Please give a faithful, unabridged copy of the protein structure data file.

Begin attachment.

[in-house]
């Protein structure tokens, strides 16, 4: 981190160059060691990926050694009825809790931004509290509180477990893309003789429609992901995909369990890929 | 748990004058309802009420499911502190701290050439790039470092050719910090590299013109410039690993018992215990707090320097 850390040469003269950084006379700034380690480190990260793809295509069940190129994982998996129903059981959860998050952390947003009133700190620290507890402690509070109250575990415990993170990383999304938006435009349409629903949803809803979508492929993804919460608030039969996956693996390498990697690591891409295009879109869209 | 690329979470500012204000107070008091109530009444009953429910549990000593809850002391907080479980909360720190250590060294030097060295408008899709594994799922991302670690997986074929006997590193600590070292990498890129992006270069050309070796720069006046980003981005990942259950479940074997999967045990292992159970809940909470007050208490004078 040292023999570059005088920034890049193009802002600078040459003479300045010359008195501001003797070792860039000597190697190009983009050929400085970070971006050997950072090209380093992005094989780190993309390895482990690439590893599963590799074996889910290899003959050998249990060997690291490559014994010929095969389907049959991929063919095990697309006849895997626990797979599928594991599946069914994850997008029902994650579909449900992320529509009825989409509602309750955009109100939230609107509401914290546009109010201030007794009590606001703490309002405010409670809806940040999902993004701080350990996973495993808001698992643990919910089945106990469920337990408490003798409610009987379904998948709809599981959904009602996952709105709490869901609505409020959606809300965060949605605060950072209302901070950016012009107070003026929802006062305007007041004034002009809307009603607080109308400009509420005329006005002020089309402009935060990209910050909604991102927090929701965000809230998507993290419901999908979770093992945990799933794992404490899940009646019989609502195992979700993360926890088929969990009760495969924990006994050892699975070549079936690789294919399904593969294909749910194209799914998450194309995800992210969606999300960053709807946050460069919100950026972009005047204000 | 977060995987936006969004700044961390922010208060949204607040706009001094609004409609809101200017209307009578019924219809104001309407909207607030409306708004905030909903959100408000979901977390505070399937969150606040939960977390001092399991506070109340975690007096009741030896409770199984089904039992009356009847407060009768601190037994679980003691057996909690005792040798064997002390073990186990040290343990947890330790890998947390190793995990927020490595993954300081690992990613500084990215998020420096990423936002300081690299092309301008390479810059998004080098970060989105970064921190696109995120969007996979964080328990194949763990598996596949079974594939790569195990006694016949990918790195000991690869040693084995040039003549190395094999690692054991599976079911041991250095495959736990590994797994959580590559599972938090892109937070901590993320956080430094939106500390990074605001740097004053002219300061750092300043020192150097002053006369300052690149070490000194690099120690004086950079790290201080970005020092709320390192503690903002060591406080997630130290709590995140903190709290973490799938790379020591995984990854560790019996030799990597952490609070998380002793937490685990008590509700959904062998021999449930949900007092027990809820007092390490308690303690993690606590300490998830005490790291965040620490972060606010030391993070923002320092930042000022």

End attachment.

[in-house]
């Protein structure tokens, strides 16, 4: 981190160059060691990926050694009825809790931004509290509180477990893309003789429609992901995909369990890929 | 748990004058309802009420499911502190701290050439790039470092050719910090590299013109410039690993018992215990707090320097 850390040469003269950084006379700034380690480190990260793809295509069940190129994982998996129903059981959860998050952390947003009133700190620290507890402690509070109250575990415990993170990383999304938006435009349409629903949803809803979508492929993804919460608030039969996956693996390498990697690591891409295009879109869209 | 690329979470500012204000107070008091109530009444009953429910549990000593809850002391907080479980909360720190250590060294030097060295408008899709594994799922991302670690997986074929006997590193600590070292990498890129992006270069050309070796720069006046980003981005990942259950479940074997999967045990292992159970809940909470007050208490004078 040292023999570059005088920034890049193009802002600078040459003479300045010359008195501001003797070792860039000597190697190009983009050929400085970070971006050997950072090209380093992005094989780190993309390895482990690439590893599963590799074996889910290899003959050998249990060997690291490559014994010929095969389907049959991929063919095990697309006849895997626990797979599928594991599946069914994850997008029902994650579909449900992320529509009825989409509602309750955009109100939230609107509401914290546009109010201030007794009590606001703490309002405010409670809806940040999902993004701080350990996973495993808001698992643990919910089945106990469920337990408490003798409610009987379904998948709809599981959904009602996952709105709490869901609505409020959606809300965060949605605060950072209302901070950016012009107070003026929802006062305007007041004034002009809307009603607080109308400009509420005329006005002020089309402009935060990209910050909604991102927090929701965000809230998507993290419901999908979770093992945990799933794992404490899940009646019989609502195992979700993360926890088929969990009760495969924990006994050892699975070549079936690789294919399904593969294909749910194209799914998450194309995800992210969606999300960053709807946050460069919100950026972009005047204000 | 977060995987936006969004700044961390922010208060949204607040706009001094609004409609809101200017209307009578019924219809104001309407909207607030409306708004905030909903959100408000979901977390505070399937969150606040939960977390001092399991506070109340975690007096009741030896409770199984089904039992009356009847407060009768601190037994679980003691057996909690005792040798064997002390073990186990040290343990947890330790890998947390190793995990927020490595993954300081690992990613500084990215998020420096990423936002300081690299092309301008390479810059998004080098970060989105970064921190696109995120969007996979964080328990194949763990598996596949079974594939790569195990006694016949990918790195000991690869040693084995040039003549190395094999690692054991599976079911041991250095495959736990590994797994959580590559599972938090892109937070901590993320956080430094939106500390990074605001740097004053002219300061750092300043020192150097002053006369300052690149070490000194690099120690004086950079790290201080970005020092709320390192503690903002060591406080997630130290709590995140903190709290973490799938790379020591995984990854560790019996030799990597952490609070998380002793937490685990008590509700959904062998021999449930949900007092027990809820007092390490308690303690993690606590300490998830005490790291965040620490972060606010030391993070923002320092930042000022």